One of the most tiresome inquiries I get as a film buff/critic is “what is your favorite kind of movie?” I hate this question because my honest answer is I don’t have one. And that is probably true of most if not all who are really passionate about film. Those that really study the craft learn to appreciate all genres, enjoying films based on quality of execution, not subject matter. I always try to teach people to follow not genres or stars, but writers and directors, as this is a reliably more accurate way for anyone to track down films they might like.   Continue reading ‘Everybody Wants Some!!’ proves that even college sex comedies can be art

Rooney Mara and Cate Blanchett have a romantic meet-cute in Todd Haynes' Carol.

‘Carol’ demonstrates that neither life nor love is always fair

Todd Haynes has built one of the best, most accomplished filmographies of just about any American independent filmmaker of the past three decades. He emerged in the early ’90s alongside the likes of the Coen brothers, Quentin Tarantino, Richard Linklater, David O. Russell, and a host of others. He always existed a little off to the side of those other mainstream filmmakers as his work has always had a more serious bite to it and regularly looks at the issue of homosexuality in the kind of dead on way that until recently would almost always limit the cultural reach of his work.  Continue reading ‘Carol’ demonstrates that neither life nor love is always fair

Steve Carell and co. all yell at Ryan Gosling in The Big Short.

A look at ‘The Big Short’ and its use of pop culture imagery

With Adam McKay’s (director of Anchorman and Step BrothersThe Big Short landing on DVD, Blu-Ray, and online streaming services last week, I decided to take a second look at it, my mind having warmed up to it in the months that followed my initial viewing. This is not to say I disliked it first or that I dislike it now. But I do find it to be a cluttered clash of tones, moods, and imagery that lacks strong character arcs, though it does offer an informed perspective on the housing crash of 2008 that is accessible to the layman.  Continue reading A look at ‘The Big Short’ and its use of pop culture imagery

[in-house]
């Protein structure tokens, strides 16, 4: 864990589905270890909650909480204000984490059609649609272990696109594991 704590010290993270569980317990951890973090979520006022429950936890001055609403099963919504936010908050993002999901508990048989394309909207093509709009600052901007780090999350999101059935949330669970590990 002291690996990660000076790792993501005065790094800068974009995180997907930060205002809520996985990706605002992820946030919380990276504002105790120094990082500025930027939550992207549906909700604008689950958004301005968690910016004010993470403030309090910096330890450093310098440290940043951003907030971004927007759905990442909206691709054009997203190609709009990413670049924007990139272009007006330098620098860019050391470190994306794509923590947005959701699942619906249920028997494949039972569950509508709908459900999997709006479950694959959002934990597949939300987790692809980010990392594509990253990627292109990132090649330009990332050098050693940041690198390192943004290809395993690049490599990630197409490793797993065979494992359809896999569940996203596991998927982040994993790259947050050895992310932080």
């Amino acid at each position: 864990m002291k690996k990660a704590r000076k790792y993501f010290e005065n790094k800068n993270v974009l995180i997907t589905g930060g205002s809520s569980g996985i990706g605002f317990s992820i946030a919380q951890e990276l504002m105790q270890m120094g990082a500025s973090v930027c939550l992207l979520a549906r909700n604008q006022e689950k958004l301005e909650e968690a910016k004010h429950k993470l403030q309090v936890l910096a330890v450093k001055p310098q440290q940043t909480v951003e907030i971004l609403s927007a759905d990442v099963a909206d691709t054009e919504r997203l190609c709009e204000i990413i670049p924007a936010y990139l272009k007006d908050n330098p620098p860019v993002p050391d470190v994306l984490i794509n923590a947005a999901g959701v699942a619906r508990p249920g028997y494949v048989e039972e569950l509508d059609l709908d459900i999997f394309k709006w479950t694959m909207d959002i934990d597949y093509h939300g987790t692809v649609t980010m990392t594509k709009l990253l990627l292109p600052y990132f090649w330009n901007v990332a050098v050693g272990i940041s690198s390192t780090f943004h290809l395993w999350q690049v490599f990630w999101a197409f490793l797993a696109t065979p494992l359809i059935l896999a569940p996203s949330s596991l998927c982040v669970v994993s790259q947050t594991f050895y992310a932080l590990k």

Michael Shannon holds Jaeden Liberher in Jeff Nichols' Midnight Special.

‘Midnight Special’ is a perplexing but ambitious piece of sci-fi

Jeff Nichols has established himself as a disciplined, but old fashioned hard realist of a filmmaker whose work reflect that of modern american folktales. His first three films, Shotgun Stories, Take Shelter,  and  Mud, all take place in the south in contemporary times, but with a feel of the late ’80s. They are all rooted in complex moral issues, delivered with an element of mysticism and even spirituality. Still, they are very stripped down stories that feel like leftovers from a Flannery O’Connor collection. So it was a little surprising when the small time indie filmmaker announced that his next film was to be a studio produced work of science fiction. But such was the case with Midnight Special. Continue reading ‘Midnight Special’ is a perplexing but ambitious piece of sci-fi

Sean Parker’s Screening Room is a subtle assault on cinema

Never in the eight years that I have been writing about film in a journalistic capacity have I dedicated an entire post to news about a startup. But today we have a precedent broken. Until now, perhaps startups didn’t really possess the potential to alter the industry to the degree that Sean Parker’s Screening Room just might. Or more frighteningly, perhaps now cinema is finally reaching the pinnacle of its vulnerability in the face of television, streaming, youtube, and even snapchat. Continue reading Sean Parker’s Screening Room is a subtle assault on cinema

Johnny Depp as Whitey Bulger in Black Mass and Jack Nicholson as Frank Costello in The Departed.

‘Black Mass’ and ‘The Departed’ bring Whitey Bulger to the big screen

Following an unusual train of thought off my post from earlier this week about Trumbo and Hail Caesar and how they took the story of communism in Hollywood to the big screen in decidedly different ways, I’ve decided to look at a different pair of films that take on the same subject matter: The Departed and Black Mass. That just about ends the similarities between this post and the previous one though, as the esteemed mob leader Whitey Bulger has very little to do with either Hollywood or communists. Continue reading ‘Black Mass’ and ‘The Departed’ bring Whitey Bulger to the big screen